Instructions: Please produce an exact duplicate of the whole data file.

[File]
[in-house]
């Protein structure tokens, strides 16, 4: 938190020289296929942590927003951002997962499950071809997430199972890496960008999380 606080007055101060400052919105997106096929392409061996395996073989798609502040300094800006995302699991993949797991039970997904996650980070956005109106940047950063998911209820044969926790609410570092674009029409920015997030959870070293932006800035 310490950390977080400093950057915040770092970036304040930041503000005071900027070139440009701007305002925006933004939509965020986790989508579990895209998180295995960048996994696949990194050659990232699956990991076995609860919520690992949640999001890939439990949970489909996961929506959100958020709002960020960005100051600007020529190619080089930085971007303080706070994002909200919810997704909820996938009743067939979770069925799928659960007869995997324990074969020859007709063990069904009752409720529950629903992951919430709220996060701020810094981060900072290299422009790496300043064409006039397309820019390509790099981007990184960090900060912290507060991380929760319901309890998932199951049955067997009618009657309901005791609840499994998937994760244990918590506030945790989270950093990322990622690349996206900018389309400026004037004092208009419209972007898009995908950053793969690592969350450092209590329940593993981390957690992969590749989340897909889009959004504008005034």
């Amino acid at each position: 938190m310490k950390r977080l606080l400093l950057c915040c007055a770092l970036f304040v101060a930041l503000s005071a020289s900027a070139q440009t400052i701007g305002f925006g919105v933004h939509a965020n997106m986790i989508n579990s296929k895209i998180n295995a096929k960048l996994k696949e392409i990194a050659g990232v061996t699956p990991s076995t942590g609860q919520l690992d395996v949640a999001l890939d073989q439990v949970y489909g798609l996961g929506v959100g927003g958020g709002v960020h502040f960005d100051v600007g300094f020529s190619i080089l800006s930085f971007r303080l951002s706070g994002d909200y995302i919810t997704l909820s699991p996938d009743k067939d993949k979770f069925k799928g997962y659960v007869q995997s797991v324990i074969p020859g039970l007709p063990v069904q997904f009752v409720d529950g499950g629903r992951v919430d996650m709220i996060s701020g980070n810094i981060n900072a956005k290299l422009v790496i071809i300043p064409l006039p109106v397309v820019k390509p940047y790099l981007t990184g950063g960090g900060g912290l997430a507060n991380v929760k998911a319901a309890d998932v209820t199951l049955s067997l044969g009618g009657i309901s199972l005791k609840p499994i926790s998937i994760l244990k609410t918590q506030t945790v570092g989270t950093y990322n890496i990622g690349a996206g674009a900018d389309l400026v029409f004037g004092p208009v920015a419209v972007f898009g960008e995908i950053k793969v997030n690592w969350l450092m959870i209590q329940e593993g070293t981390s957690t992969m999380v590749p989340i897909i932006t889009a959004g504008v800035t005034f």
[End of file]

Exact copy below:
[in-house]
């Protein structure tokens, strides 16, 4: 938190020289296929942590927003951002997962499950071809997430199972890496960008999380 606080007055101060400052919105997106096929392409061996395996073989798609502040300094800006995302699991993949797991039970997904996650980070956005109106940047950063998911209820044969926790609410570092674009029409920015997030959870070293932006800035 310490950390977080400093950057915040770092970036304040930041503000005071900027070139440009701007305002925006933004939509965020986790989508579990895209998180295995960048996994696949990194050659990232699956990991076995609860919520690992949640999001890939439990949970489909996961929506959100958020709002960020960005100051600007020529190619080089930085971007303080706070994002909200919810997704909820996938009743067939979770069925799928659960007869995997324990074969020859007709063990069904009752409720529950629903992951919430709220996060701020810094981060900072290299422009790496300043064409006039397309820019390509790099981007990184960090900060912290507060991380929760319901309890998932199951049955067997009618009657309901005791609840499994998937994760244990918590506030945790989270950093990322990622690349996206900018389309400026004037004092208009419209972007898009995908950053793969690592969350450092209590329940593993981390957690992969590749989340897909889009959004504008005034």
């Amino acid at each position: 938190m310490k950390r977080l606080l400093l950057c915040c007055a770092l970036f304040v101060a930041l503000s005071a020289s900027a070139q440009t400052i701007g305002f925006g919105v933004h939509a965020n997106m986790i989508n579990s296929k895209i998180n295995a096929k960048l996994k696949e392409i990194a050659g990232v061996t699956p990991s076995t942590g609860q919520l690992d395996v949640a999001l890939d073989q439990v949970y489909g798609l996961g929506v959100g927003g958020g709002v960020h502040f960005d100051v600007g300094f020529s190619i080089l800006s930085f971007r303080l951002s706070g994002d909200y995302i919810t997704l909820s699991p996938d009743k067939d993949k979770f069925k799928g997962y659960v007869q995997s797991v324990i074969p020859g039970l007709p063990v069904q997904f009752v409720d529950g499950g629903r992951v919430d996650m709220i996060s701020g980070n810094i981060n900072a956005k290299l422009v790496i071809i300043p064409l006039p109106v397309v820019k390509p940047y790099l981007t990184g950063g960090g900060g912290l997430a507060n991380v929760k998911a319901a309890d998932v209820t199951l049955s067997l044969g009618g009657i309901s199972l005791k609840p499994i926790s998937i994760l244990k609410t918590q506030t945790v570092g989270t950093y990322n890496i990622g690349a996206g674009a900018d389309l400026v029409f004037g004092p208009v920015a419209v972007f898009g960008e995908i950053k793969v997030n690592w969350l450092m959870i209590q329940e593993g070293t981390s957690t992969m999380v590749p989340i897909i932006t889009a959004g504008v800035t005034f």